The Mudcat Café TM
Thread #166469 Message #4003250
Posted By: Mick Pearce (MCP)
04-Aug-19 - 05:42 AM
Thread Name: Lyr Req: The Ballad of Jesuit Mont - cannibalism?
Subject: RE: Lyr Req: The Ballad of Jesuit Mont - cannibalism?
Here's a version of Lady Isabella's Tragedy from Pills that I have immediately to hand.
THE LADY ISABELLA'S TRAGEDY
THE LADY ISABELLA'S TRAGEDY: Or,
Step-Mother s Cruelty. To the foregoing
THere was a Lord of worthy Fame,
And a Hunting he would ride,
Attended by a noble Train,
Of Gentry on each side.
And whilst he did in Chace remain,
To see both Sport and Play ;
His Lady went as she did feign,
Unto the Church to pray.
This Lord he had a Daughter Fair,
Whose Beauty shin'd so bright ;
She was belov'd both far and near,
Of many a Lord and Knight.
Fair Isabella was she call'd,
A Creature Fair was she ;
She was her Father's only Joy,
As you shall after see.
But yet her Cruel Step-Mother,
Did Envy her so much ;
That Day by Day she sought her Life,
Her Malice it was such.
She bargain'd with the Master-Cook,
To take her Life away ;
And taking of her Daughter's Book,
She thus to her did say.
Go home, sweet Daughter, I thee pray.
Go hasten presently ;
And tell unto the Master-Cook,
These Words which I tell thee.
And bid him dress to Dinner straight,
That fair and milk-white Doe ;
That in the Park doth shine so bright,.
There's none so fair to show.
This Lady fearing of no harm,
Obey'd her Mother's Will ;
And presently she hasted home,
Her Mind for to fulfil.
She straight into the Kitchin went,
Her Message for to tell,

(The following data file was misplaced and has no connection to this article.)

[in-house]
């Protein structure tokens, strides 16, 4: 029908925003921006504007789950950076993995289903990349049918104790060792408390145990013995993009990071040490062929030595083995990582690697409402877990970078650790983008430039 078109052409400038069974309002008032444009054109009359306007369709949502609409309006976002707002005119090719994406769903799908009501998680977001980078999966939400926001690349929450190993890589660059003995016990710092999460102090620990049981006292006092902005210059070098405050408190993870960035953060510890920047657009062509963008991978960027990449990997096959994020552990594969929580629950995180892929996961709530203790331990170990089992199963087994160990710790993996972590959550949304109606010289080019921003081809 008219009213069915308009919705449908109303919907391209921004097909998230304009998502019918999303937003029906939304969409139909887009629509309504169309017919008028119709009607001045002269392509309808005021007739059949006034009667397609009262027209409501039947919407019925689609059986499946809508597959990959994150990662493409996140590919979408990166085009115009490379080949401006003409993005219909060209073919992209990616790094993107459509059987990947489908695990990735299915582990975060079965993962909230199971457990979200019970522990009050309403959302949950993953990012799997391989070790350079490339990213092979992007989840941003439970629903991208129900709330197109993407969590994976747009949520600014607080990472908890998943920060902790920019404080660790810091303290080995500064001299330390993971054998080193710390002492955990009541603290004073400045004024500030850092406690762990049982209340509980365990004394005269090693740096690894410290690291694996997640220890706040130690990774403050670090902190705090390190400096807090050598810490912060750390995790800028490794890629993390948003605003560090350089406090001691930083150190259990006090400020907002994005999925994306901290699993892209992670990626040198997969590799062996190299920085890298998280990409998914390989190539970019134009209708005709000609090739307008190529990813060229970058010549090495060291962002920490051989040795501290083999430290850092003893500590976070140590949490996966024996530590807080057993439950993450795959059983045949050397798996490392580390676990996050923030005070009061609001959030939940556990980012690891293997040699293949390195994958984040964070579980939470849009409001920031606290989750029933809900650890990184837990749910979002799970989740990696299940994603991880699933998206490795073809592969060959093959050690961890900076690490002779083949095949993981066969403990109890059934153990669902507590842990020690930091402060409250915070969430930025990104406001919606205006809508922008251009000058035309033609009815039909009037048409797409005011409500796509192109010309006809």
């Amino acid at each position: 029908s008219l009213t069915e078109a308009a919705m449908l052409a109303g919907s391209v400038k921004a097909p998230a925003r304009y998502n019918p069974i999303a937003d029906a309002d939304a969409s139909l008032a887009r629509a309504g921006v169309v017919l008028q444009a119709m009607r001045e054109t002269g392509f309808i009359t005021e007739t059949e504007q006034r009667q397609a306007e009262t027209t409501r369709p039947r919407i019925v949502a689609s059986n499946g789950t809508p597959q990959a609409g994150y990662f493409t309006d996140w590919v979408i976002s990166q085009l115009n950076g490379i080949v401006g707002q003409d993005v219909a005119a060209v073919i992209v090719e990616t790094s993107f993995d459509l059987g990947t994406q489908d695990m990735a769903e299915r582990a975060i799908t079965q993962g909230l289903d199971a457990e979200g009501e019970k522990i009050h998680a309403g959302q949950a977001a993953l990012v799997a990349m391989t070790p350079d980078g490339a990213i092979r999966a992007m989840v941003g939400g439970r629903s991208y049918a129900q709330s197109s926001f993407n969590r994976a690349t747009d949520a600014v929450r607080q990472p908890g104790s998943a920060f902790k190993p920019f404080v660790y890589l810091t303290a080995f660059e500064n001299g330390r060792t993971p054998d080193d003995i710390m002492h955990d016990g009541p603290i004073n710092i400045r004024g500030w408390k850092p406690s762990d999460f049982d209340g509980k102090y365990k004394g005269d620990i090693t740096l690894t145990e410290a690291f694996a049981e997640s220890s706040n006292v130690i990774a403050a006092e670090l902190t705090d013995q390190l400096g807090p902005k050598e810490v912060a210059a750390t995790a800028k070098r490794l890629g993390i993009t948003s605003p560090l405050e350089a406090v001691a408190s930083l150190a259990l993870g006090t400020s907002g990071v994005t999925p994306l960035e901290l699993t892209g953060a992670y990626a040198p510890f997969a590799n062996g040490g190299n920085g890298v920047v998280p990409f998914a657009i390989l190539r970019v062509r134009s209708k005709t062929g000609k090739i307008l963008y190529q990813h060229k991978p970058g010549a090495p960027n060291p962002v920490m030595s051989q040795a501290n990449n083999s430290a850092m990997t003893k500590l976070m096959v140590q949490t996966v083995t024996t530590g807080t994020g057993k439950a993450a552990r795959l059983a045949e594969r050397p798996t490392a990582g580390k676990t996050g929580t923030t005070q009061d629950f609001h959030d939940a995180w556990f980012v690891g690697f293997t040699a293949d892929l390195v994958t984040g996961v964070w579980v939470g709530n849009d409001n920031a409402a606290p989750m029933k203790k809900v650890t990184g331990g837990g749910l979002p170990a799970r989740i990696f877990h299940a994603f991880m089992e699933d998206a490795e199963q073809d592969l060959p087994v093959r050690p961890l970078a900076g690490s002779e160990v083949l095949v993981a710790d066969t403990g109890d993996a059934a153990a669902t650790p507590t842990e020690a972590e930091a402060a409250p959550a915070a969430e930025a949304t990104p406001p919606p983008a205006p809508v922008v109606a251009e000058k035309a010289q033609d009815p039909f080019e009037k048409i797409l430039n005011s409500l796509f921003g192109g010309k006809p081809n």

And there the Master-Cook she spy'd,
Who did with Malice swell.
Now Master-Cook it must be so,
Do that which I thee tell ;
You needs must dress the milk-white Doe,
Which you do know full well.
Then straight his cruel bloody Hands,
He on the Lady laid ;
Who quivering and shaking stands,
While thus to her he said :
Thou art the Doe that I must dress,
See here, behold my Knife ;
For it is Pointed presently,
To rid thee of thy Life.
O then cry'd out the Scullion Boy,
As loud as loud might be ;
O save her Life, good Master-Cook,
And make your Pies of me ?
For pity sake do not destroy
My Lady with your Knife ;
You know she is her Father's Joy,
For Christ's sake save her Life.
I will not save her Life he said,
Nor make my Pies of thee ;
Yet if thou dost this Deed betray,
Thy Butcher I will be ;
Now when this Lord he did come home,
For to sit down to Meat ;
He called for his Daughter dear,
To come and carve his Meat.
Now sit you down, his Lady said,
O sit you down to Meat ;
Into some Nunnery she's gone,
Your Daughter dear forget.
Then solemnly he made a Vow,
Before the Company ;
That he would neither eat nor drink,
Until he did her see.
then bespoke the Scullion Boy,
With a loud Voice so high ;
If that you will your Daughter see
My Lord cut up the Pye.
Wherein her Flesh is minced small
And parched with the Fire ;
All caused by her Step-Mother,
Who did her Death desire.
And cursed be the Master-Cook,
O cursed may he be !
1 proffer'd him my own Heart's Blood,
From Death to set her free.
Then all in Black this Lord did Mourn,
And for his Daughter's sake ;
He judged for her Step-Mother,
To be burnt at a Stake.
Likewise he judg'd the Master-Cook,
In boyling Lead to stand ;
He made the simple Scullion Boy,
The Heir to all his Land.
Source: D'Urfey - Wit and Mirth or Pills To Purge Melancholy, 1959 reprint of 1876 reprint of 1719-1720, V, pp53-55
The foregoing tune was for Of King HENRY the $th ; his Victory over
the French at Agencourt. (p49)